"The Woman in Black" by Susan Hill & GIVEAWAY WINNER

Updated: Jan 14, 2020

" Arthur Kipps is an up-and-coming London solicitor who is sent to Crythin Gifford- - - a faraway town in the windswept salt marshes beyond Nine Lives Causeway- - - to attend to the funeral and settle the affairs of a client, Mrs. Alice Drablow of Eel Marsh House. Mrs. Drablow's house stands at the end of the causeway, wreathed in fog and mystery, but Kipps is unaware of the tragic secrets that lie hidden behind its sheltered windows. The routine business trip he anticipated quickly takes a horrifying turn when he finds himself haunted by a series of mysterious sounds and images- - - a rocking chair in a deserted nursery, the eerie sound of a pony and trap, a child's scream in the fog, and, most terrifying of all, a ghostly woman dressed all in black."

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In Susan Hill's novel, "The Woman in Black," she puts a small twist on an urban legend that is widely known to most - - - 'the lady in white,' which if you haven't heard of it, it's a spectral woman that is seen throughout the world, dressed all in white, only to show up in places of tragic events. This novel only has one main character, Arthur Kipps, a 23-year-old young man who is a lawyer in late 1800's England. He usually takes care of the conveyance of property leases, but one day, when his boss, Mr. Bentley, hands over a case and responsibility of finding a newly deceased's Last Will and Testament for their lawfirm, Kipp graciously accepts the new adventure without knowing that what is ahead will haunt him the rest of his life.

As Kipp soon finds out after traveling to the town just outside of the deceased's home, there is more to this woman, Alice Drablow, than just an old hermit- - - anytime her name is mentioned, people fall silent; the same goes for her home: Eel Marsh House. Kipp doesn't allow this to put him off from doing his job, but when he finds out about the marshes the house lives on, he is told that there are only certain times of the day that he can cross before the marshes become too flooded to cross. 'The Woman in Black' has spine-chilling moments and great descriptive details to make this a quick ghost story to be enjoyed.

Before Kipp heads off to the Eel Marsh House, he must attend Mrs. Drablow's funeral; he is accompanied by a man named Mr. Jerome, an agent that had dealt with Mrs. Drablow's property and land business while she was alive. While at the church, only one other person turns up for the funeral: a woman dressed all in black. Kipp takes note that this woman does not look well and, being the gentleman that he is, tells himself that he will offer his arm to her for stability after the funeral, but when they are leaving the church yard, the woman is suddenly gone. Kipp brings this up to Mr. Jerome, but he merely states that they were the only ones at the funeral.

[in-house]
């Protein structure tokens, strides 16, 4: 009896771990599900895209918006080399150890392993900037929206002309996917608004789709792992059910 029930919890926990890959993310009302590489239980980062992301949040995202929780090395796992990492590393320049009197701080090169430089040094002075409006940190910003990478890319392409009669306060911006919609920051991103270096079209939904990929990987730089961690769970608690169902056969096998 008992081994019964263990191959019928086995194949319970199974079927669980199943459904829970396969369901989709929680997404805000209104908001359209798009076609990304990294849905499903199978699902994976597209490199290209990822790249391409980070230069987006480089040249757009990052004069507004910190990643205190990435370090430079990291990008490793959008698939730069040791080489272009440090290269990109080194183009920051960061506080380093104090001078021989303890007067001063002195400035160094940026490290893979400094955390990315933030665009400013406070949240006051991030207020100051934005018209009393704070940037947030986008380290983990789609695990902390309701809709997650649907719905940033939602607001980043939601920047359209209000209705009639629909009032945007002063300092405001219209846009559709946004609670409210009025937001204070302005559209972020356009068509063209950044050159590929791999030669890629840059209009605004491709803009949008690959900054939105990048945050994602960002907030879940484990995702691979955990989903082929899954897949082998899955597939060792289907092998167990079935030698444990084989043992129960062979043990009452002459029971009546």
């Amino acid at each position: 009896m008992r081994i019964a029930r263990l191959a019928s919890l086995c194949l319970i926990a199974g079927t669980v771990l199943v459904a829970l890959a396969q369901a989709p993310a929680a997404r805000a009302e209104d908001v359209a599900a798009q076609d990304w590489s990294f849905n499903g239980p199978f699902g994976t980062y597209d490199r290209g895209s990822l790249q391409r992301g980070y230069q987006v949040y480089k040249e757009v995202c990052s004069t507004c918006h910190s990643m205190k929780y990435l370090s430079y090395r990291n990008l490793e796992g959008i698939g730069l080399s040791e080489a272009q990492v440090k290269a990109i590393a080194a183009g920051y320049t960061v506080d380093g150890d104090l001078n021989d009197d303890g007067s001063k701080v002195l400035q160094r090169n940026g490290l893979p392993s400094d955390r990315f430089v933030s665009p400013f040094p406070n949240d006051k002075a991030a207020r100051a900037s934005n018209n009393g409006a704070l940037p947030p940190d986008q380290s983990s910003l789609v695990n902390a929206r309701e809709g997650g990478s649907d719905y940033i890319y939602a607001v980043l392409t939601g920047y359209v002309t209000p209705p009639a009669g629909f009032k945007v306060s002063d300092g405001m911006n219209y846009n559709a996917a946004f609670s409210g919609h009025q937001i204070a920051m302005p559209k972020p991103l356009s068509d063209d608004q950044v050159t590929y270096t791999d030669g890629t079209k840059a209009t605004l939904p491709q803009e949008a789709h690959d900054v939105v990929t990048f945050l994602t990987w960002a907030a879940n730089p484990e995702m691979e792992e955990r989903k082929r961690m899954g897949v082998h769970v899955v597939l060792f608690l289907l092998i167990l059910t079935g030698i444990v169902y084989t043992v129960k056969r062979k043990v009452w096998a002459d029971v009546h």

The best scene to come is Kipp's first night at Eel Marsh House, where he experiences his first real scare in the ruins close by the house that is a dilapidated cemetery. " Suddenly conscious of the cold and the extreme bleakness and eeriness of the spot and of the gathering dusk of the November afternoon, and not wanting my spirits to become so depressed that I might begin to be affected by all sorts of morbid fancies, I was about to leave, and walk briskly back to the house, where I intended to switch on a good many lights and even light a small fire if it were possible, before beginning my preliminary work on Mrs. Drablow's papers. But, as I turned away, I glanced once again round the burial ground and then I saw again the woman with the wasted face, who had been at Mrs. Drablow's funeral. She was at the far end of the plot, close to one of the few upright headstones, and she wore the same clothing and bonnet, but it seemed to have slipped back so that I could make out her face a little more clearly. "

Over the entire course of the book, Kipp only visits the house one more time after this incident. The book has a good story, but it isn't flawless; first, there is the overuse of the word 'estuary,' which is practically used on every page whenever Kipp is at the Eel Marsh House or discussing it. It gets very tiresome. There is also instances of bad writing, where I feel that Hill could have delivered the scenes better than she did: Kipp changing his mind the very next sentence (if you read my reviews pretty regularly, you will realize that I can't stand it when a character contradicts themselves within a page or two), and then Kipp saying he can't do something, than directly after, does it. When you read this book, you will realize that Kipp is not the type of character that would change his mind on a whim.

Kipp is also an interesting character for a male set in this era. Most men in the late 1800's were stoic and refused to show an ounce of emotion in public, but Kipp is not afraid to have other men see him fall apart, and he is also very considerate of other people. There isn't much of a backstory on where Kipp came from or how his parents raised him, but it wasn't really needed for this story. Yet, we meet Kipp's step-children and his first and second wife, without too much of a story about them, so when certain things happen (to not give a spoiler), it doesn't really leave an impression.

There isn't much I can say that wouldn't give away what makes this story enjoyable to read. Overall, this is a good and quick ghost story that may cause shivers for some, but even if it doesn't, the Woman in Black is a must-read for lovers of the paranormal. To me, this seems like a good book to read while traveling because it's easy to pick up and set down without getting lost as to what was going on.

- Hadley

My rating:

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